We’re not even a week into the NZ International Comedy Festival and I’ve already broken my cardinal rule of never being late to a show (for goodness’ sake people, learn from my mistake and get to the Q Theatre box office well before your show starts).
Very embarrassed and trying to scuttle into the back of Cellar at Q Theatre unnoticed, my first encounter with Lucy Roche was hearing her insisting to the audience that she does not have a pee fetish, which is not something I usually hear on a Saturday night (or any night for that matter).
Roche was the 2016 Raw Comedy Quest winner, and with her first solo show has created an hour of jokes exploring her job as a sex worker and what’s she learned so far from working in the world’s oldest profession.
That’s not to say that Roche relies on the uniqueness of her job to get laughs. Roche’s anecdotes about the sex industry may be fascinating, but I thought her best jokes were her witty observations about the mundane realities of sex work and her pragmatic views of the industry, rather than just funny stories about working in a brothel. One of the best jokes of the night was about avoiding paying taxes, and Roche ended her show with darkly humorous sex tips that would never get past the editors at Cosmopolitan.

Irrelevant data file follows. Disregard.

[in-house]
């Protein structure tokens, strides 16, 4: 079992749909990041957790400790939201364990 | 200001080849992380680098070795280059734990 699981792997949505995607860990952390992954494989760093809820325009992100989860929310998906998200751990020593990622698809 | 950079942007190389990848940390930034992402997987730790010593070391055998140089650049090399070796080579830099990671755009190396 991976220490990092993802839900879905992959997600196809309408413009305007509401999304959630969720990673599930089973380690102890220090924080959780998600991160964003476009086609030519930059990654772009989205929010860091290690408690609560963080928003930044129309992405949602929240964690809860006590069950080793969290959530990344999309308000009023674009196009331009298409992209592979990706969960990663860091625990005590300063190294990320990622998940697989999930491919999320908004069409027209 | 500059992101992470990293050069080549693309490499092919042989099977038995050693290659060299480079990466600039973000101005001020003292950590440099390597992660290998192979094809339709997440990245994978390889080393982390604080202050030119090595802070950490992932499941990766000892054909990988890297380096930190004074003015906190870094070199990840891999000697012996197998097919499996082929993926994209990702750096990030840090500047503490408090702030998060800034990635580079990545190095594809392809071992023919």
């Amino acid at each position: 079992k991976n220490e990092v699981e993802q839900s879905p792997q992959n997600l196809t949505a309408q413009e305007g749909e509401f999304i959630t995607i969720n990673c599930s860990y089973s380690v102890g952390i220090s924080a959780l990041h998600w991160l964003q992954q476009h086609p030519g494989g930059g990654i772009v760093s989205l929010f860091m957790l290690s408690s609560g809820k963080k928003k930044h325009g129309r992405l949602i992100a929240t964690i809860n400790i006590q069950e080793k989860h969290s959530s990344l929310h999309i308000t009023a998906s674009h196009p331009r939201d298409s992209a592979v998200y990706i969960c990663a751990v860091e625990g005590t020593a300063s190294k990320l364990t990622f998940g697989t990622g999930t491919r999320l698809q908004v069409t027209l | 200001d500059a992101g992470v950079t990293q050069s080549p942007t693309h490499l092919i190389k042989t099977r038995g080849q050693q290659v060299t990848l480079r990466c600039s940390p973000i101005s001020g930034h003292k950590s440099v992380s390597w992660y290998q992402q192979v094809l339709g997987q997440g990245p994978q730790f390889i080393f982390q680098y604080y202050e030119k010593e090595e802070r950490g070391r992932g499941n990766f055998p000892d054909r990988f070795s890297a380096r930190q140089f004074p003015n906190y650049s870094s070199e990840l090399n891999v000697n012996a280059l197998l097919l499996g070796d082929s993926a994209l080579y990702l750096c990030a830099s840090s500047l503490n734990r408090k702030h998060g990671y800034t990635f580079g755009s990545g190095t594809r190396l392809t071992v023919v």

Roche still seems to be finding her feet with the jump to a full-hour solo show. She fumbled with her delivery at times, checking her notes and pausing to regain her train-of-thought, but she was engaging enough that you were still with her once she got back on track.
There were also times when her jokes didn’t quite land, not because they weren’t funny but because the setup was too rushed and the audience didn’t get enough time to process them, and times were Roche rushed on to the next joke before the audience were ready for it.
Any of Roche’s material would work well for her on a line-up show, and I know that Roche is not a storytelling comedian, but I still think some sort of over-arching structure would have given her performance a stronger sense of purpose and lifted it to the next level. She has such a great comedic voice, and I think she is a promising comedian that will definitely be going places.
With Dollars and Sex, Roche has created an hour of unexpected jokes out of unconventional material, and while it lacked the polish of a seasoned performer, she still showed that she has a unique voice and you should be taking notice of her now.
You can read our ‘Talking Comedy’ interview with Lucy Roche here.
Where: The Cellar at Q Theatre
When: 28 – 29 April
Tickets: You can buy tickets here.